Clarity at a Crossroads
The first time I went to Zion National Park, I remember sitting on a log next to a nearly dry riverbed for hours. I was at a crossroads in my life and was seeking space and solitude. Sitting there on that log, I felt a huge sense of relief wash over me. I spent four days hiking in the park and returned with the clarity I needed.
I loved Zion so much and wanted to bring David (who is now my husband) back to the park with me. He was excited and we went to Zion for a day hike. But we got lost – and made about every mistake in the book as we tried to find our way out. The warm and sunny day suddenly turned dark and cold. We were underdressed, low on water, and didn’t have a compass. Then it began to snow and our phone batteries died. We were on our own – with nothing but our headlamps.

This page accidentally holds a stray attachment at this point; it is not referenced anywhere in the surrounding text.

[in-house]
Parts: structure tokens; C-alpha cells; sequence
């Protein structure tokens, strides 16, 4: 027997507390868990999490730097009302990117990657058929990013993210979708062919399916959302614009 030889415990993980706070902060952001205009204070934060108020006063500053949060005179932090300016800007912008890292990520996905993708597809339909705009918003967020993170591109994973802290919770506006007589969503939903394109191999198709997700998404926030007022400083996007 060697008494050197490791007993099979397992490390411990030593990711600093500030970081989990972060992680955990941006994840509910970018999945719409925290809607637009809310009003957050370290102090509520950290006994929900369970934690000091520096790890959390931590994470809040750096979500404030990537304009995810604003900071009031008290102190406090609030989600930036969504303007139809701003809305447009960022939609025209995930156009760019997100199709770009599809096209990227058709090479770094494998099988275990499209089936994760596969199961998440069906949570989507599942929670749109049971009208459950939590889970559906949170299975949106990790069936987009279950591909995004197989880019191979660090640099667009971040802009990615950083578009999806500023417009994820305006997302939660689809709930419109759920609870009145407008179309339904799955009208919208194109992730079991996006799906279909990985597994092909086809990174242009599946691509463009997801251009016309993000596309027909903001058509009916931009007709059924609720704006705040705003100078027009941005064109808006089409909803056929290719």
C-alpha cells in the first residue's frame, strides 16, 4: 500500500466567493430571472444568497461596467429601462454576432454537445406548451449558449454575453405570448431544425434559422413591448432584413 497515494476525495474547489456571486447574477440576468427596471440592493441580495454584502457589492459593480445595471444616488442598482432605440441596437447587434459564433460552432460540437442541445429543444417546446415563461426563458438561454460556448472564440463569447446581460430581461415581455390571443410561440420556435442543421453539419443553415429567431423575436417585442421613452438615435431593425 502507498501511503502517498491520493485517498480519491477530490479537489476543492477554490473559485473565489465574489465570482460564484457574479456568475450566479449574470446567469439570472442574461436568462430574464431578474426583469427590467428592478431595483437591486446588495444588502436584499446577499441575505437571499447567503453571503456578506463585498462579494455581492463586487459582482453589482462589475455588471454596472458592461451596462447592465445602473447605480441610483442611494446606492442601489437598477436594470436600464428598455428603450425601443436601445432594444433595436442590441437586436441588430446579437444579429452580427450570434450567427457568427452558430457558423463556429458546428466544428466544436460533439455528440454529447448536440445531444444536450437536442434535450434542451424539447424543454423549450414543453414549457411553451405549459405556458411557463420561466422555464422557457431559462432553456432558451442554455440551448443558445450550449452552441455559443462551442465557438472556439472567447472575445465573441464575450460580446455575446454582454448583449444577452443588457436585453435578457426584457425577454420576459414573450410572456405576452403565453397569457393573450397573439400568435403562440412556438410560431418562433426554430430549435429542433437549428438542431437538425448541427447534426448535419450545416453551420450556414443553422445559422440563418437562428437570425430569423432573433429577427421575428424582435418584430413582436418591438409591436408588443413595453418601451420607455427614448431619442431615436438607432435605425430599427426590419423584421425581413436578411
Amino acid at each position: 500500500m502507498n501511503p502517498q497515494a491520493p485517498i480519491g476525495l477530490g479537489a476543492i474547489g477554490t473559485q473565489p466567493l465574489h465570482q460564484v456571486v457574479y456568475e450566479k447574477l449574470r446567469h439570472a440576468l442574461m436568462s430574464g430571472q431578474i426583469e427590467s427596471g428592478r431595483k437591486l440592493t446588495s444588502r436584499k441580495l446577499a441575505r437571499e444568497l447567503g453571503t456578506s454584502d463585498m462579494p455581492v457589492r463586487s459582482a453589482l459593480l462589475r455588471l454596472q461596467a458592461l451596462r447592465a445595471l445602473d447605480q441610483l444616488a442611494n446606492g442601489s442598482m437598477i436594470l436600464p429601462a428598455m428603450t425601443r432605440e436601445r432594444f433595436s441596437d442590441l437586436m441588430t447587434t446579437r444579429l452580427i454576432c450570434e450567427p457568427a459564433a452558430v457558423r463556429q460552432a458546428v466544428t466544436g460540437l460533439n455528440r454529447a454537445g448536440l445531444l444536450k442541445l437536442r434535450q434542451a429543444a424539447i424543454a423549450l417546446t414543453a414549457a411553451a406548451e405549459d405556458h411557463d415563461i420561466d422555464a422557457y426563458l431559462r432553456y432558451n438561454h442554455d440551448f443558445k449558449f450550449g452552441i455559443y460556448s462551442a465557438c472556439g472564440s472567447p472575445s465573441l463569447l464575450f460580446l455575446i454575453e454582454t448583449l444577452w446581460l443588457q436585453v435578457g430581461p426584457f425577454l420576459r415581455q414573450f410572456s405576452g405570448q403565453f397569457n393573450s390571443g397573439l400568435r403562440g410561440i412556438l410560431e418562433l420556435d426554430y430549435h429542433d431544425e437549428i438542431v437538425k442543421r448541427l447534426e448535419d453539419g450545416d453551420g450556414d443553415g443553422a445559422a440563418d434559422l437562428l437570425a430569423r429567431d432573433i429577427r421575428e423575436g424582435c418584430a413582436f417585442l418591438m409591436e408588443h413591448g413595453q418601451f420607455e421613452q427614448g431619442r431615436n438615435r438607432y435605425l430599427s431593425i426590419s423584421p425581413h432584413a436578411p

That short day hike turned into a 28-mile overnight trek. I wouldn’t wish that experience on anyone. But I also wouldn’t trade it for the world. David and I learned to lean on each other during that long, terrifying night. It was a defining moment in our love story. Not long after that trip, we got engaged at the top of one of the highest peaks in Great Smoky Mountains National Park.
To this day, David and I share a deep love of the parks and a passion for funding their protection. We love the words inscribed on the arch at Yellowstone’s entrance: “For the Benefit and Enjoyment of the People.” The parks provide so many opportunities to connect with yourself and with whatever forces you believe are bigger than you.
Every twisted ankle, every blister, every skinned knee has beauty in it, just as much as the sunsets do. So often we have moments hiking where one of us feels unsteady and needs the support of the other, a comforting word or a hand up after a fall. We learn how to take the next step, together.
Allie and David joined the Champions Society with a generous gift designated, perhaps not surprisingly, for improved trail signs at Zion National Park.